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744 posts

Ultimate Geek
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Topic # 230558 1-Mar-2018 15:34
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I'm talking about the valve on the cylinder's outlet. It was dripping so I backed off the PRV, but it got me wondering if air pressure could affect output valves.


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  Reply # 1966587 1-Mar-2018 16:07
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Mains pressure?

 

Not really,  this one is spec'd at 850Kpa or 8.5 Bar, a Tropical cyclone drops pressure 50-80 mb, or .05 - .08 bar,

 

http://www.aquafire.co.nz/Portals/1120/HJ%20Cooper%20Mains%20Pressure%20Duplex%202304%20Stainless%20Steel%20Cylinders.pdf




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Ultimate Geek
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  Reply # 1967161 2-Mar-2018 16:42
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I don't think I worded my question properly.

 

My HWC originally had an overhead pipe to provide pressure for my new 135l 76KPa cylinder.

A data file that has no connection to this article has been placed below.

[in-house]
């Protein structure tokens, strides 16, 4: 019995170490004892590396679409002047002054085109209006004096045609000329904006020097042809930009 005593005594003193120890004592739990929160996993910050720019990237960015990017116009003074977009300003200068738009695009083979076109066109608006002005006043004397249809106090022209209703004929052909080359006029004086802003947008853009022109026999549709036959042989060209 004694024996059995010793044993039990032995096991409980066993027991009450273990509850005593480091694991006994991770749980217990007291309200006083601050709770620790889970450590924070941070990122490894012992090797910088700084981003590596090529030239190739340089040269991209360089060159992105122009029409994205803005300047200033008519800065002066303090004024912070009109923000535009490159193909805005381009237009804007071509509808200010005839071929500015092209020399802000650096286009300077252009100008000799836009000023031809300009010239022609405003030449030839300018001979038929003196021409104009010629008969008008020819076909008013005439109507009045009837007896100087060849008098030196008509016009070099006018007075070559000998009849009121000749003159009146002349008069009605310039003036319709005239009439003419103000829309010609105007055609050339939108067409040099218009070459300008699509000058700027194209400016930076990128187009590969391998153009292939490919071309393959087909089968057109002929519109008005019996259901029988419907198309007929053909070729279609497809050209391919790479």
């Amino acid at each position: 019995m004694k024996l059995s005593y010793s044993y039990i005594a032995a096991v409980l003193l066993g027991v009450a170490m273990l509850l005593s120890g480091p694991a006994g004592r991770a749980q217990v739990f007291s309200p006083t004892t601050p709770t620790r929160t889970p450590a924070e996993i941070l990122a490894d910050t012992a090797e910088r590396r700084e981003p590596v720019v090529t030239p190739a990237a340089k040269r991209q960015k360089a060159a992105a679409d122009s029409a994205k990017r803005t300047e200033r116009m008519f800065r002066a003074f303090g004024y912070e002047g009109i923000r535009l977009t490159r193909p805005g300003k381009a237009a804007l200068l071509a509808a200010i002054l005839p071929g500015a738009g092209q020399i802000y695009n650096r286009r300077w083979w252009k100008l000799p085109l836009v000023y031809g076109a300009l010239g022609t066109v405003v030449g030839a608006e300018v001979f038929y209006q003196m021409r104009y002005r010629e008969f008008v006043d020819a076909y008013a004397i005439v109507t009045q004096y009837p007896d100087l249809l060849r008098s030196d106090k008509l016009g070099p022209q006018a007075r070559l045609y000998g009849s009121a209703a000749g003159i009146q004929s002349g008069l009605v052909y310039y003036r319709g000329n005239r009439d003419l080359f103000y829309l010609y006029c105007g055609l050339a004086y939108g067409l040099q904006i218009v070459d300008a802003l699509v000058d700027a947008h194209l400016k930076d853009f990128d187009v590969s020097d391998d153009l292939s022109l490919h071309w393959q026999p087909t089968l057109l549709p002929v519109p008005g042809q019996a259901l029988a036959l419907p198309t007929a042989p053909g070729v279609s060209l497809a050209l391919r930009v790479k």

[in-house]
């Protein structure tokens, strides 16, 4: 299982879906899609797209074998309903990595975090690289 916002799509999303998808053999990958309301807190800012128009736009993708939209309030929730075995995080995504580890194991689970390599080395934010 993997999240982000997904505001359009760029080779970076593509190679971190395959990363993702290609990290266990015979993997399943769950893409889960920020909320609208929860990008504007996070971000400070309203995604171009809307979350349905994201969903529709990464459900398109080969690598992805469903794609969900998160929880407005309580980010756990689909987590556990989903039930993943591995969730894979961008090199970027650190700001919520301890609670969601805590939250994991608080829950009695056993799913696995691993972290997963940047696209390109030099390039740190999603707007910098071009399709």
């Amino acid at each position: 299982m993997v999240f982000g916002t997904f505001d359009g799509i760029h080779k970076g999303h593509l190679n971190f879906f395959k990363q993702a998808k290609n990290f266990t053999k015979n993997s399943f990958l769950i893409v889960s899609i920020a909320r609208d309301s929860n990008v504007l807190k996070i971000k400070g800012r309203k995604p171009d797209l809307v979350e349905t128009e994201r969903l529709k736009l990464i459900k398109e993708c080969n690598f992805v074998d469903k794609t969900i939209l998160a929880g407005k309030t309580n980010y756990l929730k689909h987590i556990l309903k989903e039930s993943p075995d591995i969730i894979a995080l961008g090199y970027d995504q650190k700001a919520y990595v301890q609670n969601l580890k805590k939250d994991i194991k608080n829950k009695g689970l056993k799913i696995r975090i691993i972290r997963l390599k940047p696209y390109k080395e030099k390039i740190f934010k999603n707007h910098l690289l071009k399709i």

I shortened the overhead pipe, bent it 180 and added a 3.7m PRV.

 

Effectively, the pressure requirements are well under the limit for the cylinder.

 

All is good now, excellent pressure from the shower and basins.

 

Except the valve occasionally drips. But not always.

 

Which made me wonder if these valves could be affected by atmospheric pressure differences.

 

 


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  Reply # 1967317 2-Mar-2018 22:38
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Short answer - no. As the reducing valve has a vent open to atmosphere. So the reducing valve outlet pressure will also change slightly as well with atmospheric pressure changes.

Dripping sometimes is most commonly caused by thermal expansion as the cylinder reheats. Next time the valve is dripping, switch off the power to the cylinder. And see if the dripping stops.

Normal amount of water discharged is around 1% of your hot water usage. Note that if your roof is coloursteel, that dripping will damage the roof.







744 posts

Ultimate Geek
+1 received by user: 263


  Reply # 1967514 3-Mar-2018 13:56
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Aredwood, thanks for the explanation :-)

 

Sounds like it'll drip the most after a heating cycle, then.

 

Down here in deepest, darkest Southland the ripple control only seems to be on from 11pm to 7am and 1pm to 4pm.

 

I'll keep an eye on it.  


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